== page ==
Weight gain is one of those unfortunate symptoms of PMS. Usually, women will gain as a result of their cravings for sugar listed above, or the bloating will make it appear they have gained weight. You probably know already, but this weight gain isn’t the type of weight gain that you usually associate with weight gain. That is no weight on your hips or anything like that. Instead, when you get on the scale, you might notice you weigh 5 to 10 pounds more than you usually weigh.
You can eat as many chocolate bars as you want, but you should not see a 5-pound weight increase from those cravings. No, this weight gain is caused by the increased water retention in your body and constipation.
Constipation is another symptom of PMS,and that is generally what causes the weight gain. This is fairly normal and is caused by the increased progesterone found in your body. Progesterone will relax the muscles in your gastrointestinal tract, which leads to constipation. A buildup of waste in your
Unfortunately, the treating and preventing menstrual weight gain is difficult. Eating fewer calories will help with some of the longer-term weight gain. However, the weight gain you see when you step on the scale is not usually caused by too many calories.
Treating that weight gain means you must reduce water retention. Doing that will require you to use some of the water retention tips mentioned previously such as drinking more water and eating foods that cause you to urinate. If you have constipation, then you should increase your fiber intake to help with that. Stool softeners and laxatives also work for treating constipation as well.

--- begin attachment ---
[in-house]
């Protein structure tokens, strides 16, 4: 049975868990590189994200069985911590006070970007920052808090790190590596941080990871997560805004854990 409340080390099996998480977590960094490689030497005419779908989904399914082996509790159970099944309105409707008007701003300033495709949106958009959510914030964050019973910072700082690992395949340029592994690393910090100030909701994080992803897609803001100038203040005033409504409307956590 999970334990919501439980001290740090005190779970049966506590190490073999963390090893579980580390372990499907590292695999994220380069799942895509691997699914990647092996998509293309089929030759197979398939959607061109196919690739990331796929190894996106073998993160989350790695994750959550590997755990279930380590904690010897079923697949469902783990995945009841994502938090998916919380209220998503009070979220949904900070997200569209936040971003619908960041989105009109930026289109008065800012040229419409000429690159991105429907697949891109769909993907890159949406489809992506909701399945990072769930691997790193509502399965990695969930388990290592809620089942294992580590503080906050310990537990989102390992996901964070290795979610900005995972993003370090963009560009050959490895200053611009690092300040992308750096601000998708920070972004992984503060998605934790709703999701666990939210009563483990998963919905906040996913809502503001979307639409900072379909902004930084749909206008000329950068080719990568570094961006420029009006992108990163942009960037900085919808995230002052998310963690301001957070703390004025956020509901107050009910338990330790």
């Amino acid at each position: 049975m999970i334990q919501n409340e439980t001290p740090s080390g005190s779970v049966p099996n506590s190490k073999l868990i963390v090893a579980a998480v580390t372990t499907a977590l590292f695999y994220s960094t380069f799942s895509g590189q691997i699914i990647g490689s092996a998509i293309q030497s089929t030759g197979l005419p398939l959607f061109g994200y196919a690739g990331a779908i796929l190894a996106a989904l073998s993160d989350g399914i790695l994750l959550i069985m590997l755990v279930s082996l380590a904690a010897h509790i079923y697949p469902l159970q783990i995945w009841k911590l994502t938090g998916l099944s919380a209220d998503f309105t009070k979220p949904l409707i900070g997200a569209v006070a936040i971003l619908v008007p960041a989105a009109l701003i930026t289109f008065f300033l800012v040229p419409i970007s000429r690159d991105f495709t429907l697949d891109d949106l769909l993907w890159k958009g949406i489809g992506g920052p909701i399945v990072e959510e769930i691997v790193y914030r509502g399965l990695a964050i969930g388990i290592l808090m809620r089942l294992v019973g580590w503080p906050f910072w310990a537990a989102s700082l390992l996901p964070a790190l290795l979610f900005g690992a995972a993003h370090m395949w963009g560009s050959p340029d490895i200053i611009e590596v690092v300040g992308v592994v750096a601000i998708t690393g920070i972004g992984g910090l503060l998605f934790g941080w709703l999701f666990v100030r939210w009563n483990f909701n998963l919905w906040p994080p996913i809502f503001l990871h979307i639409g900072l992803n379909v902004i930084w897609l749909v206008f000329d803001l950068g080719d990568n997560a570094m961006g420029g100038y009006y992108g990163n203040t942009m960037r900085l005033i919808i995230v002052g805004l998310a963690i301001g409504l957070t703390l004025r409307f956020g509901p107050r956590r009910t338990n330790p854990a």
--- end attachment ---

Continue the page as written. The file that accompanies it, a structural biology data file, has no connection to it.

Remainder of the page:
The good news with PMS weight gain is that it mostly disappears once your period ends. The only weight you will have remaining is the weight that you gained from the food cravings. All in all, do not panic too much if you see your weight unexpectedly jump up 10 pounds during your period.
Muscle and Joint Pain
Another somewhat annoying symptom of PMS is the pain and aches that your muscles and joints must endure. These aches and pains will make it difficult for you to do just about anything physical. These symptoms, in particular, are not discussed that much and will sometimes get grouped with abdominal cramps. However, this pain will affect more than just your abdomen. It will affect your whole body and is especially noticeable after working out.